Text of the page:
There was only one person she could trust—herself. She'd known that, for goodness sake. And that’s where she’d made her mistake with Josh. She’d let him in, let herself love him. She'd let him make her weak.
A pain, worse than all the others, had hit her, and she'd slipped into darkness.
Rose glanced at Wilma and Lily and frowned. "Why did I die? I mean, what did I die of? I'm only twenty-three."
"You had rheumatic fever when you were young, and unfortunately, the set of foster parents looking after you at the time didn't bother taking you to a doctor," said Wilma. "Then there was that very bad bout of flu recently that weakened your heart even more. I'm afraid the shock of seeing Josh..."
How had she ever let that man have so much power over her? How could she have been so stupid? Well, never again. Next time…
She glanced up at the silent angels. There would be no next time. "Why can't I get into Heaven?" she asked, suddenly remembering what Wilma had said when she'd first woken in this strange place.
For the first time, Wilma lost some of her brittle bossiness. "I’m sorry, Rose. You died before your time. You're not due to go to Heaven for many, many years."
"But it’s not that bad, love," said Lily, in a 'let's-make-the-best-of-this' tone, "You can go back to earth as a ghost and haunt that horrible Josh." Her sweet face took on a ferocious expression, and she shook her chubby fist. "That violin girl was his fifteenth one, you know. Then, after forty years or so, you can get admitted into Heaven when it’s your proper time." She beamed at Rose.
"No! I don't want to see Josh again, ever, not for one day. Never mind for the next umpteen years." Rose shook her head in desperation as she pictured her future. "Please, there must something else. I'll do anything."
Wilma cleared her throat, glancing at Lily. "There is one thing. There's a world I'm very worried about. It's going to self-destruct soon, if something isn’t done, and it's such a lovely place. You're a gifted musician. You may be able to help them by using your skills…and get into Heaven that way."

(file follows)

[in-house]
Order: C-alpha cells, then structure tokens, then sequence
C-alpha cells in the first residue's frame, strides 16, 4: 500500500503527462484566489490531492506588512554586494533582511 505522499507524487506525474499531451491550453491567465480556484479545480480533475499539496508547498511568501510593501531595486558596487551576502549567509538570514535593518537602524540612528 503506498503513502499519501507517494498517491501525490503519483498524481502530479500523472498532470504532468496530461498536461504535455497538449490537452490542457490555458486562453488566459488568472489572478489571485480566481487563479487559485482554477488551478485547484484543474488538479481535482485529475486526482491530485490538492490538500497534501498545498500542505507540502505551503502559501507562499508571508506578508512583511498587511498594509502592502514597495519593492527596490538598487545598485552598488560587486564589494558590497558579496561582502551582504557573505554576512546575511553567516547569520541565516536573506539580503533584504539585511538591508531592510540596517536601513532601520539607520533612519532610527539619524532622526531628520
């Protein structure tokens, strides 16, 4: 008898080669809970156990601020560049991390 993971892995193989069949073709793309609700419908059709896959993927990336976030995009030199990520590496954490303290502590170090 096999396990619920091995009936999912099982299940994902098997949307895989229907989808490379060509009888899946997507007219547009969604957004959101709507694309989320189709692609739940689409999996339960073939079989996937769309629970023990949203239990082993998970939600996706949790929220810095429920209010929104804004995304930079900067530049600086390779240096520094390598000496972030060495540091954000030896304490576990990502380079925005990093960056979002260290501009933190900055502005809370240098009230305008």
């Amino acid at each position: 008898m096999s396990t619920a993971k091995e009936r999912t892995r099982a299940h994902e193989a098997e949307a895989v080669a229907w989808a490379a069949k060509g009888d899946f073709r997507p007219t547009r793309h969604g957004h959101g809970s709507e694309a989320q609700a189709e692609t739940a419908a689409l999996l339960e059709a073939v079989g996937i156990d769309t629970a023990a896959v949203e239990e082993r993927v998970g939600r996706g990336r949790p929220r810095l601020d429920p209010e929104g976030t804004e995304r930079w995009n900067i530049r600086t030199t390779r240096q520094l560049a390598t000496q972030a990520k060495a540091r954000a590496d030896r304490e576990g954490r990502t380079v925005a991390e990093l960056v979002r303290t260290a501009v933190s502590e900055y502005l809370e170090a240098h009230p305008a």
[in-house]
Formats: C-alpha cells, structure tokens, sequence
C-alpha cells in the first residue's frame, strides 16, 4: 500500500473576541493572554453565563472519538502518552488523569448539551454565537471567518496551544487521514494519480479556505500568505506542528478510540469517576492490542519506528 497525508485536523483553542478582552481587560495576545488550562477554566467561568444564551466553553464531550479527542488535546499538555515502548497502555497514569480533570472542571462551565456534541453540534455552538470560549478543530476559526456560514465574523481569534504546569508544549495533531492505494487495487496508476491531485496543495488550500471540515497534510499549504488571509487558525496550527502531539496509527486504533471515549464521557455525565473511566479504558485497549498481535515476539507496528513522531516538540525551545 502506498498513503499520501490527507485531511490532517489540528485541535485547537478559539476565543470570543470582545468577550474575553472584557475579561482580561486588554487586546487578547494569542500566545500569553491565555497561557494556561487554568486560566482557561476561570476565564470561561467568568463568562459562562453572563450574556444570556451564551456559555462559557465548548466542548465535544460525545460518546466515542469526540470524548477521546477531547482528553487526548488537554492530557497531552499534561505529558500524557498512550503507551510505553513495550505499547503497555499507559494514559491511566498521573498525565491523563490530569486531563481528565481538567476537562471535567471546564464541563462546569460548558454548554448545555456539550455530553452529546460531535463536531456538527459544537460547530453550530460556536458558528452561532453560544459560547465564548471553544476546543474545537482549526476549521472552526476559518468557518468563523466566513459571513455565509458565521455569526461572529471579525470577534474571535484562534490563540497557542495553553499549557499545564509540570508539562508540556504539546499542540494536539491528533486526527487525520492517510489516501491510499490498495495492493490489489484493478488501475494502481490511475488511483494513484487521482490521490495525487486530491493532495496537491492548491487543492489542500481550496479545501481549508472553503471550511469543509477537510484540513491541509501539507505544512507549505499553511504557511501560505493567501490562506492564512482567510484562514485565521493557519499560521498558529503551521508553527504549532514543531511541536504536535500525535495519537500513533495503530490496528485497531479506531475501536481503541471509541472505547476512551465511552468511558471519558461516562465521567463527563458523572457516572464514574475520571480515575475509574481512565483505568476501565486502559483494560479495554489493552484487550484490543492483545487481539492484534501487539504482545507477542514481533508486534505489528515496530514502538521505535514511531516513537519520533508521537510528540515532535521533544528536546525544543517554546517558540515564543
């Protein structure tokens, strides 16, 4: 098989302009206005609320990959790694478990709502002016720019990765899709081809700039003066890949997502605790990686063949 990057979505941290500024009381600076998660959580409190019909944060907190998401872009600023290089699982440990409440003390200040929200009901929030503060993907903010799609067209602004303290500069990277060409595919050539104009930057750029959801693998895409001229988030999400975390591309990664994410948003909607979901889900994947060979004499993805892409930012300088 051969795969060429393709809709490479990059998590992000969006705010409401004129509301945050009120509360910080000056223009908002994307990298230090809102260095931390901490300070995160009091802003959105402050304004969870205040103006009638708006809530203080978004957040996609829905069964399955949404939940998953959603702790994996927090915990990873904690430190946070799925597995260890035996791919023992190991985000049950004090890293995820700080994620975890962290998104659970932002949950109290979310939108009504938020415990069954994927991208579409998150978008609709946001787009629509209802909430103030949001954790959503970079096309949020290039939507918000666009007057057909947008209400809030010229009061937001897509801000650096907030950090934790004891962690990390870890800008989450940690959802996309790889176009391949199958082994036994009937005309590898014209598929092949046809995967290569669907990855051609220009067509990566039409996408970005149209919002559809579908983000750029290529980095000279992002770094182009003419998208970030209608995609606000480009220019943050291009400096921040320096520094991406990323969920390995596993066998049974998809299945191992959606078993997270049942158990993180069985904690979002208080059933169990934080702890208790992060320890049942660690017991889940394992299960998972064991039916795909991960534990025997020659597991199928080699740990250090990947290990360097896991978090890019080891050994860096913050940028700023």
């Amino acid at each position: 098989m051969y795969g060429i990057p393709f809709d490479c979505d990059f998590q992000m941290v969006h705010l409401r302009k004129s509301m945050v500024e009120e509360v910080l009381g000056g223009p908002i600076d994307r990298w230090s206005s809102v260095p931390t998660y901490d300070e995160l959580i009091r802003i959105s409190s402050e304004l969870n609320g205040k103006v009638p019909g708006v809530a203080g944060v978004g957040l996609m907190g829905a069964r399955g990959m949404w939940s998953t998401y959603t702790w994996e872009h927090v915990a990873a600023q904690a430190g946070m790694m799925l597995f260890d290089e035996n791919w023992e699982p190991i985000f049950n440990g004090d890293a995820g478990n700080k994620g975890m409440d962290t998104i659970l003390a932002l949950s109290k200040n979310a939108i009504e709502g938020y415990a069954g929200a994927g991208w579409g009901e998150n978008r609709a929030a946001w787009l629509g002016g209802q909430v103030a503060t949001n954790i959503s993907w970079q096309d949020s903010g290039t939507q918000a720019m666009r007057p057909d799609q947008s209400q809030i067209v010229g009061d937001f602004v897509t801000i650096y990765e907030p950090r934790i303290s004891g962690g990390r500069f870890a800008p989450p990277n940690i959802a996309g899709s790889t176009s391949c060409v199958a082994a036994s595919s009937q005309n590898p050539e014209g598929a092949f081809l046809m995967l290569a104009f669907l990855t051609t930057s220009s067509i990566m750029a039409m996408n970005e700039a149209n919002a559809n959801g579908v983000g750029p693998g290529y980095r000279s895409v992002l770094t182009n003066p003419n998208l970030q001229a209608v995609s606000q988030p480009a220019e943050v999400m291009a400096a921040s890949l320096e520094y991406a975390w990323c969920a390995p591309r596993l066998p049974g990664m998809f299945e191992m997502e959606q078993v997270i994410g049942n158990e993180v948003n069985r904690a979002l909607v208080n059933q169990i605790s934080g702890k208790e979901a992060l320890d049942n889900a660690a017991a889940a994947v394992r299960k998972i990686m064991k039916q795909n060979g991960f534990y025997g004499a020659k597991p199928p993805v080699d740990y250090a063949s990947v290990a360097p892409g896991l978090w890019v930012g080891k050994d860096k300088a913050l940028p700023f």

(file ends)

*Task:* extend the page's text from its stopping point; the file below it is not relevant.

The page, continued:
Rose nodded her head. "Yes, yes, anything. But…a world? What do you mean?"
"My dear, there are worlds everywhere, all through the universe and time." Wilma sounded bored, as if she had made this explanation many, many times.
"Oh, I see," Rose said, not seeing at all, but not caring. Anything would be better than the fate mapped out for her. "What happens if I can’t help the people on this world?"
"You come back here when you die, and we’ll find another assignment for you."
Lily shook her head vehemently. "Wilma, I think this is a dreadful idea. She could be in and out of the universe forever, trying to make things right. And I know this world you're talking about. She won't stand a chance against that king. Such a handsome young man, of course, but so stubborn…and as for his brother! Rose, love, don’t you think you could put up with haunting that Josh person? He really deserves it!"
"No, Lily." Rose tried to imagine the other world. What would it be like? People must live there, for Lily had mentioned a headstrong, handsome king. A king? Well, she'd learned her lesson from Josh. This king might be stubborn. But so was she. Besides, all she had to do was help him and his world by using her musical skills. How hard can that be? "I want to try. What do I have to do?""You’ll have to figure that out for yourself, dear," answered Wilma. "It’s your baby, as they say these days." The two angels giggled. Then Wilma grew serious, "Good luck, Rose. Now…close your eyes.”